People often focus on the positive symptoms of schizophrenia. They consider unusual movements or severe episodes of hallucinations. But negative symptoms can create just as much emotional distress. They typically include:
lacking interest in life and activities
being unable to concentrate or focus
feeling uncomfortable or anxious around others
being unable to start things or finish what they start
As mentioned, these negative symptoms typically appear before the positive ones do. Many times, the symptoms emerge gradually, slowly affecting someone's mental health long before issues like other symptoms arise.
Delusions May Change Over Time
People often think of the classic persecutory delusion when they think of schizophrenia. Persecutory delusions are the manifestation of paranoia, where the person behaves in a way that's convinced some person, group, or organization will harm them.
But it's important to understand the other types of delusions that may occur:
Somatic delusions occur when someone believes something is fundamentally wrong with their body. This can look like a panicked health anxiety. Your loved one may believe they've been infested with parasites, or they might think their organs have been harvested (even if physical scars aren't present).
Grandiose delusions refer to false beliefs about having special powers. People with these delusions believe they're more powerful, important, or talented than they really are. These can be religious in nature (thinking God speaks directly to them), or they can be more general.
Erotomanic delusions are false beliefs that another person- often a celebrity- is in love with them. They may assume this other person speaks to them indirectly through secret messages. Over time, this delusion can lead to behaviors like stalking, harassment, infidelity, and violence.
It Can Be Hard to Trust Healthcare Professionals
Families often feel frustrated that their loved one won't get the help they need.
But take a moment to imagine this: everything in your brain is telling you that people are out to harm you. You feel scared and suspicious moving out and about during the day. You're worried something terrible is going to happen to you or your loved ones. This is your reality- it's as real as the sky being blue or the street having cars on it.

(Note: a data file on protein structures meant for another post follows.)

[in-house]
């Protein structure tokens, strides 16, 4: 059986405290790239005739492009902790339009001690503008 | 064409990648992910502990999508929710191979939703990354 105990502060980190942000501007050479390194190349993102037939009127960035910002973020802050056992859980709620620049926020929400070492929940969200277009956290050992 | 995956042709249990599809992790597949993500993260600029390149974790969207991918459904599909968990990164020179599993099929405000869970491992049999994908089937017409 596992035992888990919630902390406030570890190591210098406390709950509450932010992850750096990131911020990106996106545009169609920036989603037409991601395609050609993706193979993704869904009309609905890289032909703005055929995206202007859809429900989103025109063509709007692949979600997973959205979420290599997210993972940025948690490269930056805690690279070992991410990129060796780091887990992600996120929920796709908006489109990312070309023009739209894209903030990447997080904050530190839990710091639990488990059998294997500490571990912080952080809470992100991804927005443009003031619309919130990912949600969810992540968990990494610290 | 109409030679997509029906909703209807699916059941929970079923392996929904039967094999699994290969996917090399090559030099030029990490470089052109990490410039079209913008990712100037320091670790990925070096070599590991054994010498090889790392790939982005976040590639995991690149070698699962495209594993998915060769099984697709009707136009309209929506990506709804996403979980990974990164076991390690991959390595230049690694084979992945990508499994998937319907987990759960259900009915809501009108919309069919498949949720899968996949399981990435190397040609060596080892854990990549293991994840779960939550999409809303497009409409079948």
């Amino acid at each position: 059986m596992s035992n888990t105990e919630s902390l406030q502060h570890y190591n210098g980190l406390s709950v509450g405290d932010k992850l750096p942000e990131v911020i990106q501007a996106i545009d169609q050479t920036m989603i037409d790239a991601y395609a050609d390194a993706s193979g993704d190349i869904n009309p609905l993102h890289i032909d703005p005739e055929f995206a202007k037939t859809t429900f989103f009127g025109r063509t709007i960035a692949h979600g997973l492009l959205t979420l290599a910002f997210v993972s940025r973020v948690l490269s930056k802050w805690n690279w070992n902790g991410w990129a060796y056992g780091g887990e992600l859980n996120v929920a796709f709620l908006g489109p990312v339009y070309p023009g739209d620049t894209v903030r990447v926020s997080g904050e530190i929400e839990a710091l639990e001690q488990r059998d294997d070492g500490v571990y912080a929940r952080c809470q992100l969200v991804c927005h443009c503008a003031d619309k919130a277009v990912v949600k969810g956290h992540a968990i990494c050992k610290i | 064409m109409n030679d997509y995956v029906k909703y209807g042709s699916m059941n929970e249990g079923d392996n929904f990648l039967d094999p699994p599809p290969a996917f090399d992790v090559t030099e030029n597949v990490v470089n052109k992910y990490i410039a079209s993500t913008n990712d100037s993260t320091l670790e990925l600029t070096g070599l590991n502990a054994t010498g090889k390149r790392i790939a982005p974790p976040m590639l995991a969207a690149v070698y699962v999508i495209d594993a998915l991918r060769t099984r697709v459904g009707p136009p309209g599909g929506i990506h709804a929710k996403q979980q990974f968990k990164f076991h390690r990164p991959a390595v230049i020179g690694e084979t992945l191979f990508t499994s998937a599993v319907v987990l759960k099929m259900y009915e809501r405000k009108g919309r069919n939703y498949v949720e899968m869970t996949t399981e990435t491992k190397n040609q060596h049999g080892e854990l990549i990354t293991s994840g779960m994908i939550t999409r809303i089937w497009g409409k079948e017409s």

And then, you come across a doctor. You're suspicious of his intentions. He doesn't really seem to get to know you. Instead, he starts talking about medication and treatment and leaves you with several bottles of pills. He instructs you to take them, telling you that they'll make you feel better, that they'll ease your symptoms.
Trusting this doctor seems like a trap. What if he's trying to poison you? What if this is a sinister, calculated move designed to force you into submission? What if he actually isn't a healthcare professional at all? What if he's a government agent in disguise trying to hold you captive?
This is what it's sometimes like to step into someone with schizophrenia's shoes. All reality can be subjective, and serious mental illness inherently distorts reality.
Schizophrenia Does Not Mean Having Multiple Personalities
Someone with schizophrenia does not have the split personality traits associated with dissociative identity disorder (DID).
Schizophrenia isn't a distortion of personalities. Instead, people with schizophrenia experience routine losses of touch with reality. Someone with DID, on the other hand, has two or more distinct personality states. They embody completely different identities when in these states.
Schizophrenia Doesn't Always Dictate Every Moment of a Person's Life
Many people describe schizophrenia along these lines: You could be having a totally ordinary day just living your life...and then, the psychotic symptoms seemingly come out of nowhere. You start hearing voices again. Part of you wants to challenge them, but another part of you is so scared. You can't just "get over" this. So, you're trapped. It's a nonstop horror show in your mind. It's hard to trust what's real versus what's a symptom.
As mentioned, schizophrenia can develop slowly. But, in addition, symptoms often fluctuate. People don't necessarily hear voices all day long. Sometimes the hallucinations and delusions disappear for long periods of time before they emerge again.
So, Does Schizophrenia Require Lifelong Treatment?
The inconsistency of schizophrenia symptoms makes psychosocial treatments challenging. It's not uncommon for people to stop treatment once they start feeling better. Moreover, medication comes with many side effects, and some can be extremely distressing.
People With Schizophrenia Often Hide or Downplay Their Symptoms
Because schizophrenia is so highly stigmatized- and people fear hospitalization- struggling individuals may hide their symptoms from loved ones. They might also take to great lengths to conceal their feelings from mental health professionals.
Why? They don't want to be doubted, accused of acting out, or hospitalized involuntarily.
Furthermore, many people with schizophrenia come with long rap sheets of improper diagnoses. Because their symptoms may have been inconsistent, it can be hard to establish an appropriate diagnosis.
It Can Feel Like Living In Half-Reality
Imagine this: There are two worlds.
The one is the one everyone lives in. It's the 'real world.' But there's a whole other world where the hallucinations are real, and the delusions shape how you think. That world is just as real as the other one, and sometimes the two worlds intertwine.
How do you distinguish a true and authentic reality? Mental illnesses like schizophrenia and other thought disorders make it hard- and it's nobody's fault.